In 1984/85 he held the office of speaker of the House of Representatives.

He was elected to the Federal Council, the Swiss government, on December 10, 1986. For the first two years he headed what was then called the Armed Forces Ministry.

In February 1989 he became justice minister. He held Switzerland’s annually rotating presidency in 1990 and 1997.

He stepped down from the Federal Council on 30 April 1999.

Koller has two daughters. In the Swiss army, he held the rank of colonel.

End of insertion Former Finance Minister Hans-Rudolf Merz has recounted how in the early 15th century the treasurer of Appenzell, instead of handing over the tax demanded, merely wrote a promise to pay. Is this insubordination typical of Appenzell?

A.K.: Yes, at that time Appenzell belonged to the monastery of St Gallen. And the freedom wars turned Appenzell against the abbot of St Gallen and his Austrian allies. When they wanted to collect too many taxes and tithes, the people of Appenzell revolted and this led the two wars of liberation in 1403 and 1405. As a result, they achieved independence from the monastery. Inner Rhoden and Ausser Rhoden split in 1597 on religious grounds. In the current era of globalisation, how can two half cantons continue to exist?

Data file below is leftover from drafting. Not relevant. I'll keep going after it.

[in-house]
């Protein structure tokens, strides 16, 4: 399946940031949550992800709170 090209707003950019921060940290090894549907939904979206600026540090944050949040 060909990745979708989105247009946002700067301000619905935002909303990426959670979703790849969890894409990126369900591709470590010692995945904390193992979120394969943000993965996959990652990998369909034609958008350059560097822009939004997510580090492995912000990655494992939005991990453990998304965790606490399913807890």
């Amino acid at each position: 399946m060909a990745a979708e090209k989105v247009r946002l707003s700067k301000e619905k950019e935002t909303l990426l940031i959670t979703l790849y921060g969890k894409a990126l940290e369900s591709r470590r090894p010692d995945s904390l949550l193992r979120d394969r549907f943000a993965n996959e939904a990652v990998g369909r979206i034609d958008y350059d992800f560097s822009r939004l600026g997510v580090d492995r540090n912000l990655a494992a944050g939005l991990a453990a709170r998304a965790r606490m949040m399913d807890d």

A.K.: In the partition letter of 1597, it says at the end: “As long as both parties so desire." So we have not ruled out merging again. But of course this religious divide has left its mark, even in everyday life.

Until the Second World War it was really simply a matter of coexistence. We were neighbours but didn’t have much to say to each other. Nor were there any common clubs.

Inner Rhoden tended to cooperate with St Gallen rather than with Ausser Rhoden. The only club which crossed cantonal boundaries was the officers’ association, but it was dominated by Ausser Rhoden. Inner Rhoden hardly had any officers. In comparison to other countries, the split between the two half cantons was peaceful...